Often large translation and urgent projects will need to be split between different translators to ensure a deadline is met. Here are few pointers on things to look out for when working on a job which has been split.
Consistency in a Large Translation
Naturally the greatest issues with split translations involve the terminology and consistency of the translations, which will be affected by having more than one person working on the materials. The best thing we can do is to try and limit this as much as possible. Hopefully the client will be having the large translation proofread which will add some consistency to the overall translation. Then again, maybe the translation is for information purposes only and consistency is not too important? This is worth checking because then you won’t have to worry too much about the consistency the terminology and style.
If it is important, maybe ask to be put in touch with the other translators working on the job. We would usually ask translators are comfortable with this. Then terminology and stylistic choices can be discussed. You can also help each other with any queries you might have. Fundamentally, it is the Project Manager (or whoever is heading up the project) who is responsible for making the translation as consistent as possible, so you probably shouldn’t worry too much about consistency anyway, but I know how conscientious and proud of their work most translators are so thought it was worth including!
Request a Translation Memory or a glossary. If the client doesn’t have something like this, hopefully some reference material or similar materials they’ve had translated previously would be useful. This should give you a good starting point.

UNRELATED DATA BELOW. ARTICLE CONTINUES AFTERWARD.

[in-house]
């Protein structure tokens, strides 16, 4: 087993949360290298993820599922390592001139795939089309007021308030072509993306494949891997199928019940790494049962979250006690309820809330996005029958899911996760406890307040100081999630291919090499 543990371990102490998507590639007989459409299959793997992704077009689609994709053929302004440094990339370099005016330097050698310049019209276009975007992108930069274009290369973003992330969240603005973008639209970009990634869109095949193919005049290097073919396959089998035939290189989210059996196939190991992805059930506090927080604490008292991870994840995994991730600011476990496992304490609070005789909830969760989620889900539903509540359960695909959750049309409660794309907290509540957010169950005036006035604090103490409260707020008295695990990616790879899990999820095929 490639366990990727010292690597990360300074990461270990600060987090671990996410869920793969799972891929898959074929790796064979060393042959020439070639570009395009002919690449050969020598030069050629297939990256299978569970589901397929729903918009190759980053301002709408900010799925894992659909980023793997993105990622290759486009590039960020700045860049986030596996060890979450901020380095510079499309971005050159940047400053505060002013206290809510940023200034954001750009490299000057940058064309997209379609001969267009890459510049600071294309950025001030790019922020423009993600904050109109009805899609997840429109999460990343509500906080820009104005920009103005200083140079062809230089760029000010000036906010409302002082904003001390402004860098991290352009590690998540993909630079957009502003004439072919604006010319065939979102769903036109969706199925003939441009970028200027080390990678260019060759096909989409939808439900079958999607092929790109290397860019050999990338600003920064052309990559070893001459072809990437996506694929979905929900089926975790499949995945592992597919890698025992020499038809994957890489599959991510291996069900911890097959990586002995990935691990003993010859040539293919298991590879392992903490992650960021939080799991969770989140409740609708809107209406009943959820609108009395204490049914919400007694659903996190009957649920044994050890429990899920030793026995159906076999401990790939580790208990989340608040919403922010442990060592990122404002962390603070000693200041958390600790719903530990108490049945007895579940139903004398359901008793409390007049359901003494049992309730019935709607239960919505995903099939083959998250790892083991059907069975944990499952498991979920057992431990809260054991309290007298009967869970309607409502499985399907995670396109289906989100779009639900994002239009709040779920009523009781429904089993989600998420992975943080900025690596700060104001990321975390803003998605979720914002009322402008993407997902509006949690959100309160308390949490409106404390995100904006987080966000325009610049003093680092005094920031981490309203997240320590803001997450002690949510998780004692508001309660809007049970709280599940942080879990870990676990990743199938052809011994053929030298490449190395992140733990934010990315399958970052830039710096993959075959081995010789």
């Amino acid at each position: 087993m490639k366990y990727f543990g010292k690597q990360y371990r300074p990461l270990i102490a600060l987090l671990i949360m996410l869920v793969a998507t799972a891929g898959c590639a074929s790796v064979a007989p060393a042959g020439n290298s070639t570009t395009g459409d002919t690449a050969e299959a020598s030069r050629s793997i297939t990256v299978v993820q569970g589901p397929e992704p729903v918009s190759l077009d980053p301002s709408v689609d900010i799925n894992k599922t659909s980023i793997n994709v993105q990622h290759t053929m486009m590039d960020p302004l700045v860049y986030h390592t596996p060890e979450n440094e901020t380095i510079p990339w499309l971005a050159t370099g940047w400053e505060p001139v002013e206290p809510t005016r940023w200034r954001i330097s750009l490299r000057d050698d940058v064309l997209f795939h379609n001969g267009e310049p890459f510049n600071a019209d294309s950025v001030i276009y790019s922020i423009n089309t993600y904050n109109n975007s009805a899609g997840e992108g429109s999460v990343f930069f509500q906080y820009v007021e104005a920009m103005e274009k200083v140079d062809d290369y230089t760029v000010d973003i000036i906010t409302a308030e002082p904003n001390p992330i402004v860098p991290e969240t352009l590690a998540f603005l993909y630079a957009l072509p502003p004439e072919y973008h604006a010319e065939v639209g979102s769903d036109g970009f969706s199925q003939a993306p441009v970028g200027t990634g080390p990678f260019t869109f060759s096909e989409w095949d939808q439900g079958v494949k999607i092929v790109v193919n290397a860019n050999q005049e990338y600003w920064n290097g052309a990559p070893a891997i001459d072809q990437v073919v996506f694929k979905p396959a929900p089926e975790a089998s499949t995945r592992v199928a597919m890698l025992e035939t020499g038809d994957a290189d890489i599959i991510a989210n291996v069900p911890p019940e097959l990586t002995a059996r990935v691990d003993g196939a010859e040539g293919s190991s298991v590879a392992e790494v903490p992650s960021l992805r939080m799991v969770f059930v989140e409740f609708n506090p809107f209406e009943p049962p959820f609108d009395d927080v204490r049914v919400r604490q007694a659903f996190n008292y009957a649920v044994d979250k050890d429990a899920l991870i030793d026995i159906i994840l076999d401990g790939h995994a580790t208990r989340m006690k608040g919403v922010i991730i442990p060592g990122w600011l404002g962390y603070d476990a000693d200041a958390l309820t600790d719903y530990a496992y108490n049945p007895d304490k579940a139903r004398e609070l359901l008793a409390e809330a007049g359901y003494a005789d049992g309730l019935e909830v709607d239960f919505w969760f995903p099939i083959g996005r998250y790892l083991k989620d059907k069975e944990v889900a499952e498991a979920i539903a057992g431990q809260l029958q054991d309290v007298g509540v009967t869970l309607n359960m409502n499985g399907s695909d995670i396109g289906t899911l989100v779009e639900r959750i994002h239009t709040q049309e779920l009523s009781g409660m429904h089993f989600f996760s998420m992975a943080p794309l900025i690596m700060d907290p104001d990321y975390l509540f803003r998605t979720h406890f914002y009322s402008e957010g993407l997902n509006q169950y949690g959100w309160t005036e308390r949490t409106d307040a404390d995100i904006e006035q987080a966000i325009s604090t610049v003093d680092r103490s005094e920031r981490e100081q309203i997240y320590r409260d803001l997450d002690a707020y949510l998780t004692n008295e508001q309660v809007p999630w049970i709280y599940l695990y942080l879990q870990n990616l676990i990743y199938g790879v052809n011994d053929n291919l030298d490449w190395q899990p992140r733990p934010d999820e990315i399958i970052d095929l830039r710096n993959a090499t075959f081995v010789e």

Something else to consider is the formatting. If you’re working on a single large document which has been split up into different sections, consider how the translations will be pieced back together at the end of the project. Hopefully the materials will be fairly straightforward to format. If not, talk to the project leader about this. In most cases both they and the end client would rather you spent more time on the translations and less time on the formatting, so you should be able to come to a compromise.
Contents pages and page numbering can cause problems so I would leave these until the end, and it’s probably worth asking the client if these can be left altogether. Sometimes (especially in Word) contents pages pull the information from the titles of chapters/sections automatically. However when a large document is split up, translated, and pasted back together again in the new language, this can cause issues. It will depend on how the project leader wants to handle it. But be aware that this could create an issue.
Have we missed anything? Please leave a comment if you have anything to add!